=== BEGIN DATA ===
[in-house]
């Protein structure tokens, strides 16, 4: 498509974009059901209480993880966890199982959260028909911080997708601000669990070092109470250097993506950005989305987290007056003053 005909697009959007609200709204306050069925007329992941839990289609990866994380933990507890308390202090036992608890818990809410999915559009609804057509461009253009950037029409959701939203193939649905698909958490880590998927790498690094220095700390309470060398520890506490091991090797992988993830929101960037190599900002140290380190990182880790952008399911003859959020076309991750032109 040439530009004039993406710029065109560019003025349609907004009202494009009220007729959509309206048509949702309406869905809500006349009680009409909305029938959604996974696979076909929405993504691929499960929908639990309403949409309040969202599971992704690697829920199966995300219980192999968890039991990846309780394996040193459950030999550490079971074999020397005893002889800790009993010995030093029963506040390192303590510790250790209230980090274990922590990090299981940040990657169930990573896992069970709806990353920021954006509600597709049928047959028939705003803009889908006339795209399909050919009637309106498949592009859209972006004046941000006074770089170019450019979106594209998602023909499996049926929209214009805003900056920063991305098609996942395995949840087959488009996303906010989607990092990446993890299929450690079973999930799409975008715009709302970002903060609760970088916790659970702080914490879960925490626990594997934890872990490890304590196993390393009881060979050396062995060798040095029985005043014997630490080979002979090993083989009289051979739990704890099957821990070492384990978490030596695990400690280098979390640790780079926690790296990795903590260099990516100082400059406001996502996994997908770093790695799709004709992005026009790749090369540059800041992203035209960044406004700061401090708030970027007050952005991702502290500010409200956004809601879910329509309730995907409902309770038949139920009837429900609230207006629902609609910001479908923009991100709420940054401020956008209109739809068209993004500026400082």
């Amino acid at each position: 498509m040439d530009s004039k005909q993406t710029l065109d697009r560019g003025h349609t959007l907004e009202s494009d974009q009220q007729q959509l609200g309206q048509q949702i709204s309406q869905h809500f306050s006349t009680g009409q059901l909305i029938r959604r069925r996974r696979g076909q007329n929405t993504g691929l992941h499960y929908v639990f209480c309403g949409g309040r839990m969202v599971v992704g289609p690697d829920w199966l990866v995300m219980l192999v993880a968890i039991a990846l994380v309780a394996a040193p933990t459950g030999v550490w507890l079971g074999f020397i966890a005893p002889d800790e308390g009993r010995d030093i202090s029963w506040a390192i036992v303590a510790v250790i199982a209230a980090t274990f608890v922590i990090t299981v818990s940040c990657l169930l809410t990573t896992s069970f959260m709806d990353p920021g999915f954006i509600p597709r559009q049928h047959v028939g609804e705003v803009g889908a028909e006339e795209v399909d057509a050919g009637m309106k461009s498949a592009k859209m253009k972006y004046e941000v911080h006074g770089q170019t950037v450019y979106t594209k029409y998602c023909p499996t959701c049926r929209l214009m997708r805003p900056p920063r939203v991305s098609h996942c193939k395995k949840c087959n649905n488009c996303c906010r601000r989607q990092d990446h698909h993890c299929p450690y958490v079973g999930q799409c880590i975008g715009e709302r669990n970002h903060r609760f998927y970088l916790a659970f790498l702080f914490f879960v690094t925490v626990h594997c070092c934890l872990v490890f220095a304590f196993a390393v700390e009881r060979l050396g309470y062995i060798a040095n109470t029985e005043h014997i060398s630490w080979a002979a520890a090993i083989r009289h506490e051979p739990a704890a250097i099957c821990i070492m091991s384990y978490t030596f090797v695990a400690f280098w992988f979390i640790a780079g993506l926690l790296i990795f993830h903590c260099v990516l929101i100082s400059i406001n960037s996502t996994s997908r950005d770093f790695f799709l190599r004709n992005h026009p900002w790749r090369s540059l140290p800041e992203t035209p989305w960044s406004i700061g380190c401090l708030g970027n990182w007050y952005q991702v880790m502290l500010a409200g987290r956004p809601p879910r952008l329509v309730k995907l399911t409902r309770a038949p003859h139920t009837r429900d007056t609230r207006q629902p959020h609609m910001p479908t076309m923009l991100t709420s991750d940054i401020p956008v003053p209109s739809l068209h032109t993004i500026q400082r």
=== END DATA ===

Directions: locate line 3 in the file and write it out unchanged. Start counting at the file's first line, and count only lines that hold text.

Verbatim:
């Amino acid at each position: 498509m040439d530009s004039k005909q993406t710029l065109d697009r560019g003025h349609t959007l907004e009202s494009d974009q009220q007729q959509l609200g309206q048509q949702i709204s309406q869905h809500f306050s006349t009680g009409q059901l909305i029938r959604r069925r996974r696979g076909q007329n929405t993504g691929l992941h499960y929908v639990f209480c309403g949409g309040r839990m969202v599971v992704g289609p690697d829920w199966l990866v995300m219980l192999v993880a968890i039991a990846l994380v309780a394996a040193p933990t459950g030999v550490w507890l079971g074999f020397i966890a005893p002889d800790e308390g009993r010995d030093i202090s029963w506040a390192i036992v303590a510790v250790i199982a209230a980090t274990f608890v922590i990090t299981v818990s940040c990657l169930l809410t990573t896992s069970f959260m709806d990353p920021g999915f954006i509600p597709r559009q049928h047959v028939g609804e705003v803009g889908a028909e006339e795209v399909d057509a050919g009637m309106k461009s498949a592009k859209m253009k972006y004046e941000v911080h006074g770089q170019t950037v450019y979106t594209k029409y998602c023909p499996t959701c049926r929209l214009m997708r805003p900056p920063r939203v991305s098609h996942c193939k395995k949840c087959n649905n488009c996303c906010r601000r989607q990092d990446h698909h993890c299929p450690y958490v079973g999930q799409c880590i975008g715009e709302r669990n970002h903060r609760f998927y970088l916790a659970f790498l702080f914490f879960v690094t925490v626990h594997c070092c934890l872990v490890f220095a304590f196993a390393v700390e009881r060979l050396g309470y062995i060798a040095n109470t029985e005043h014997i060398s630490w080979a002979a520890a090993i083989r009289h506490e051979p739990a704890a250097i099957c821990i070492m091991s384990y978490t030596f090797v695990a400690f280098w992988f979390i640790a780079g993506l926690l790296i990795f993830h903590c260099v990516l929101i100082s400059i406001n960037s996502t996994s997908r950005d770093f790695f799709l190599r004709n992005h026009p900002w790749r090369s540059l140290p800041e992203t035209p989305w960044s406004i700061g380190c401090l708030g970027n990182w007050y952005q991702v880790m502290l500010a409200g987290r956004p809601p879910r952008l329509v309730k995907l399911t409902r309770a038949p003859h139920t009837r429900d007056t609230r207006q629902p959020h609609m910001p479908t076309m923009l991100t709420s991750d940054i401020p956008v003053p209109s739809l068209h032109t993004i500026q400082r």